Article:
But the poem that Crabtree, 79, of Perryville held on a recent January morning, “My Wife — My Life,” described the more recent past.
“I wasn’t sure if I was going to write it,” he said, looking at the photograph above his words — Betty Jane in a white gown with a young soldier in uniform.
The couple shared their lives for 57 years before she died in November. But Crabtree remembers the first time he saw Betty like it was yesterday.
He was picking up his sister from her shift at James B. Haggin Memorial Hospital in Harrodsburg, while wearing his University of Kentucky ROTC uniform.
“This beautiful young lady come walking through, and she said she thought ‘I wonder whose husband that is,’” Crabtree said.
But when his sister introduced the pair, Betty discovered the soldier was single.
So, after Crabtree graduated from basic training in 1952, he promptly began asking Betty on dates.
He wasted no time expressing the depth of his feelings after discovering his first military assignment would send him to Okinawa, Japan, for nearly two years.
“I said, ‘How about you and me getting married?’” he recalled. “She said, ‘If we’re going to get married, we’re going to do it now. We’re not waiting no 19 months.’’
The couple wed in October of 1953.
Throughout their marriage, the Crabtrees traveled the world, living in Japan and Thailand with their daughters, Billie Jo and Susan.
Crabtree describes these years in “My Wife — My Life.”
Billie Jo said her parents set the example of an ideal marriage, centered on Christian values and unyielding devotion to family.
“They showed us that you stick together through thick and thin,” she said.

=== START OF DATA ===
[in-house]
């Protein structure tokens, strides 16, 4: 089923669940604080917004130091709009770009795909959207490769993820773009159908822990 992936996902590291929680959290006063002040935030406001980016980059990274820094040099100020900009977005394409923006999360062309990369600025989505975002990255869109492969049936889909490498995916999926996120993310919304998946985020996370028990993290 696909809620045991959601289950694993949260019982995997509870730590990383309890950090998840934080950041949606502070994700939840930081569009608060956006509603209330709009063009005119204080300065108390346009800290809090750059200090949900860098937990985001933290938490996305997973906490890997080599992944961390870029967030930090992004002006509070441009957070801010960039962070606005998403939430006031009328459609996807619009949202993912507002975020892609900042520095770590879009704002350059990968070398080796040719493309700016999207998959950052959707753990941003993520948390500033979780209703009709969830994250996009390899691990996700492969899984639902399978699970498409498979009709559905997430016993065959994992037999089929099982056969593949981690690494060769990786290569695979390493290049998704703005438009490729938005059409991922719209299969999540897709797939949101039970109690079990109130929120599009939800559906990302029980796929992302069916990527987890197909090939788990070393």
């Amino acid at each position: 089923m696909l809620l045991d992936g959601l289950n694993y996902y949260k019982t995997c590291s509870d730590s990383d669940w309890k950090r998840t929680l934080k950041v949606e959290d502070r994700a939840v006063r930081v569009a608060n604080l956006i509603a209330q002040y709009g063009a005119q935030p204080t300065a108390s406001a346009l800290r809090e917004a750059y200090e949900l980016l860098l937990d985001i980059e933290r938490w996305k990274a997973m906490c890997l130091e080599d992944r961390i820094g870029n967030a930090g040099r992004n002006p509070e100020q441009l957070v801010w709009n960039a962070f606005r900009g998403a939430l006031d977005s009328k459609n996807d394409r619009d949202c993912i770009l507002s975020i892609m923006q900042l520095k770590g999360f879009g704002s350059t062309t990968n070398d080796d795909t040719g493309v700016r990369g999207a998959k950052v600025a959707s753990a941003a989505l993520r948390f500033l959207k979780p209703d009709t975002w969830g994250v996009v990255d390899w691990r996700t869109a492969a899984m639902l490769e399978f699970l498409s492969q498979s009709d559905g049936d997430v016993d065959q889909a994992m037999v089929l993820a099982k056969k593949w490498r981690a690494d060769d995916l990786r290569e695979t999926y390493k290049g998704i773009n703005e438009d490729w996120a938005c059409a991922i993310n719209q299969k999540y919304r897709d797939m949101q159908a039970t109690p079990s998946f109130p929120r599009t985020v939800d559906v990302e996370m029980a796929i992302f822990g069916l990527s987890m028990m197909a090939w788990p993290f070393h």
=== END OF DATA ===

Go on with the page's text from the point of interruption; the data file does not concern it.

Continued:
The family demonstrated this in the late ‘60s when it moved to Thailand while Crabtree served in Vietnam.
A warrant officer in the Army Air Cavalry, Crabtree was stationed near Dragon Mountain in Pleiku, overseeing helicopter operations. The stories he tells about his year in Vietnam are nearly all positive tales of brotherhood and courage, but he sums up his inspiration for that first poem, “Stay in Hell,” with one sentence.
“I’ve seen death,” he said.
But it was Betty’s letters from home that inspired Crabtree’s favorite poem to date.
Billie Jo remembers her mother explaining that her daddy was in Vietnam, to which Billie Jo always promptly responded, “Why Vietnam?” which became the title of the poem.
Crabtree said it expresses his feelings about the conflict, reading “It was a war that none of us could win/ And I'm afraid that it will come again.”
The Crabtrees came back to the states in the early ‘70s, returned to Kentucky in 1978 and moved to Perryville in the ‘90s, after Crabtree became the sexton at Harrodsburg cemetery. For a while, his wife ran a gift shop on Merchants Row where Billie Jo made dresses and Civil War gowns.
“That’s the reason I always liked Merchants Row,” Crabtree said.
As his daughters began moving away and having children of their own, Crabtree wrote a poem for each of his grandchildren and nearly every one of his great-grandchildren.
He also reflected on the power of passing time and pondered death, too, penning a poem for his mother and father when they passed away.
But, Crabtee was not prepared to write about losing his life-long love in November.
“She kept trying to let me know, but I didn't see it,“ he said about his wife’s worsening chronic obstructive pulmonary disease. “I refused to see it.”
Currently, Crabtree lives alone in the house he shared with Betty, but a Coldwell Banker sign in the front yard reveals his plans to move away.
Longtime friend and neighbor Jimmie Cocanougher said he’s sad to see Crabtree leave but understands his decision.
“I’m not used to being by myself, and I know it’s got to be hard on him,” Cocanougher said. “Bill’s a people person.”
Crabtree said he’s excited to move to North Carolina to be with Billie Jo and his grandchildren, none of which live in Perryville. He said home just isn’t the same without Betty.
“I'm going to miss her forever,“ he said. “Everyday that I live is one day closer I get to seeing her again.”
His poem for Betty talks about life in a place where time does not exist:
“Together on Heaven’s shore/ We will know time no more.”
It is a signed like a letter from Vietnam,